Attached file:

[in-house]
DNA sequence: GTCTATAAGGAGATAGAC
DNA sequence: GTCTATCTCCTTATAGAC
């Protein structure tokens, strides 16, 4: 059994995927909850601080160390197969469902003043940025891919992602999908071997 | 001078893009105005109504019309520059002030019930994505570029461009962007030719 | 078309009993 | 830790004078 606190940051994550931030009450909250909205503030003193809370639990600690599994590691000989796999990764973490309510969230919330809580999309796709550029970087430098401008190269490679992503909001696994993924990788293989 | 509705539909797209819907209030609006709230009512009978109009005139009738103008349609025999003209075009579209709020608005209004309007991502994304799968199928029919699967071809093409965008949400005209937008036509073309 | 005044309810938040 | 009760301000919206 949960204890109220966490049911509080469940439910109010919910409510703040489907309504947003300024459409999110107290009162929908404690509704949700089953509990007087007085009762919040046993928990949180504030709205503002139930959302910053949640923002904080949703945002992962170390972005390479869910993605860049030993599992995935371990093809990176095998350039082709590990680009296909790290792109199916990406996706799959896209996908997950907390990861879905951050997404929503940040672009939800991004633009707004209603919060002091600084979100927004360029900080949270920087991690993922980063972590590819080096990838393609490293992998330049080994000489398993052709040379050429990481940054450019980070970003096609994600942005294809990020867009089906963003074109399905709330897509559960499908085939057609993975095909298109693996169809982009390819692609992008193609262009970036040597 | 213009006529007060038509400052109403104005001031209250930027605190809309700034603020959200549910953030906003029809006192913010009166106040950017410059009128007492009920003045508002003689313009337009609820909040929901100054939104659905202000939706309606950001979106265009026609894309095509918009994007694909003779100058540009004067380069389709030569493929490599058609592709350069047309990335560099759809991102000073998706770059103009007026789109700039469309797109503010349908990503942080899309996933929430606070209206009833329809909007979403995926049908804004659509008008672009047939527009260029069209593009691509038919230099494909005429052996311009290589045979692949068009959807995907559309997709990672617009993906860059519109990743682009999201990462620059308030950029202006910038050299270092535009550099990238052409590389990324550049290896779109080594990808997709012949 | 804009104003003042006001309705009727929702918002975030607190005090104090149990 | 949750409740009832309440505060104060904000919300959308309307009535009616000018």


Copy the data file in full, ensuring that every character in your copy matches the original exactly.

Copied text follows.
[in-house]
DNA sequence: GTCTATAAGGAGATAGAC
DNA sequence: GTCTATCTCCTTATAGAC
């Protein structure tokens, strides 16, 4: 059994995927909850601080160390197969469902003043940025891919992602999908071997 | 001078893009105005109504019309520059002030019930994505570029461009962007030719 | 078309009993 | 830790004078 606190940051994550931030009450909250909205503030003193809370639990600690599994590691000989796999990764973490309510969230919330809580999309796709550029970087430098401008190269490679992503909001696994993924990788293989 | 509705539909797209819907209030609006709230009512009978109009005139009738103008349609025999003209075009579209709020608005209004309007991502994304799968199928029919699967071809093409965008949400005209937008036509073309 | 005044309810938040 | 009760301000919206 949960204890109220966490049911509080469940439910109010919910409510703040489907309504947003300024459409999110107290009162929908404690509704949700089953509990007087007085009762919040046993928990949180504030709205503002139930959302910053949640923002904080949703945002992962170390972005390479869910993605860049030993599992995935371990093809990176095998350039082709590990680009296909790290792109199916990406996706799959896209996908997950907390990861879905951050997404929503940040672009939800991004633009707004209603919060002091600084979100927004360029900080949270920087991690993922980063972590590819080096990838393609490293992998330049080994000489398993052709040379050429990481940054450019980070970003096609994600942005294809990020867009089906963003074109399905709330897509559960499908085939057609993975095909298109693996169809982009390819692609992008193609262009970036040597 | 213009006529007060038509400052109403104005001031209250930027605190809309700034603020959200549910953030906003029809006192913010009166106040950017410059009128007492009920003045508002003689313009337009609820909040929901100054939104659905202000939706309606950001979106265009026609894309095509918009994007694909003779100058540009004067380069389709030569493929490599058609592709350069047309990335560099759809991102000073998706770059103009007026789109700039469309797109503010349908990503942080899309996933929430606070209206009833329809909007979403995926049908804004659509008008672009047939527009260029069209593009691509038919230099494909005429052996311009290589045979692949068009959807995907559309997709990672617009993906860059519109990743682009999201990462620059308030950029202006910038050299270092535009550099990238052409590389990324550049290896779109080594990808997709012949 | 804009104003003042006001309705009727929702918002975030607190005090104090149990 | 949750409740009832309440505060104060904000919300959308309307009535009616000018």